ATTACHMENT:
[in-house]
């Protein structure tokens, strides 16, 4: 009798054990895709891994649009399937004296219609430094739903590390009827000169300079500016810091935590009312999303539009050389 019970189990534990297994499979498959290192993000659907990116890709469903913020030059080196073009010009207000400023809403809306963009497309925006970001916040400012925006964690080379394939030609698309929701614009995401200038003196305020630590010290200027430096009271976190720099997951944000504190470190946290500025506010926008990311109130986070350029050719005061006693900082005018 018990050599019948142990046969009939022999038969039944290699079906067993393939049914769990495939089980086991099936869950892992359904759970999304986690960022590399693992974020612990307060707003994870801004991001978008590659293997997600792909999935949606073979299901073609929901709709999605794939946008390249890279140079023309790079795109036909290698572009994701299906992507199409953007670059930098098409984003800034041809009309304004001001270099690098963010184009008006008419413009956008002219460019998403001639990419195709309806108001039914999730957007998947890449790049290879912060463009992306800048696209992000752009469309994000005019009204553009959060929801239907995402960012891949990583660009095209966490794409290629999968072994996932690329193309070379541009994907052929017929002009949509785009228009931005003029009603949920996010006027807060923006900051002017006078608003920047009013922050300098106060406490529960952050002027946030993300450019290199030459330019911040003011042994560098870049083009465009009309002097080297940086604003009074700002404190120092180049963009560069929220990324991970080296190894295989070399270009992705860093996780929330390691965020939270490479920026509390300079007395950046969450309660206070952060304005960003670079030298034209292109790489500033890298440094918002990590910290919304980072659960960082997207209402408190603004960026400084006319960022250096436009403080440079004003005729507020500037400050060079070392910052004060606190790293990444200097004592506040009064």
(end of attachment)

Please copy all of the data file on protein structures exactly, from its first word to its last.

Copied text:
[in-house]
């Protein structure tokens, strides 16, 4: 009798054990895709891994649009399937004296219609430094739903590390009827000169300079500016810091935590009312999303539009050389 019970189990534990297994499979498959290192993000659907990116890709469903913020030059080196073009010009207000400023809403809306963009497309925006970001916040400012925006964690080379394939030609698309929701614009995401200038003196305020630590010290200027430096009271976190720099997951944000504190470190946290500025506010926008990311109130986070350029050719005061006693900082005018 018990050599019948142990046969009939022999038969039944290699079906067993393939049914769990495939089980086991099936869950892992359904759970999304986690960022590399693992974020612990307060707003994870801004991001978008590659293997997600792909999935949606073979299901073609929901709709999605794939946008390249890279140079023309790079795109036909290698572009994701299906992507199409953007670059930098098409984003800034041809009309304004001001270099690098963010184009008006008419413009956008002219460019998403001639990419195709309806108001039914999730957007998947890449790049290879912060463009992306800048696209992000752009469309994000005019009204553009959060929801239907995402960012891949990583660009095209966490794409290629999968072994996932690329193309070379541009994907052929017929002009949509785009228009931005003029009603949920996010006027807060923006900051002017006078608003920047009013922050300098106060406490529960952050002027946030993300450019290199030459330019911040003011042994560098870049083009465009009309002097080297940086604003009074700002404190120092180049963009560069929220990324991970080296190894295989070399270009992705860093996780929330390691965020939270490479920026509390300079007395950046969450309660206070952060304005960003670079030298034209292109790489500033890298440094918002990590910290919304980072659960960082997207209402408190603004960026400084006319960022250096436009403080440079004003005729507020500037400050060079070392910052004060606190790293990444200097004592506040009064």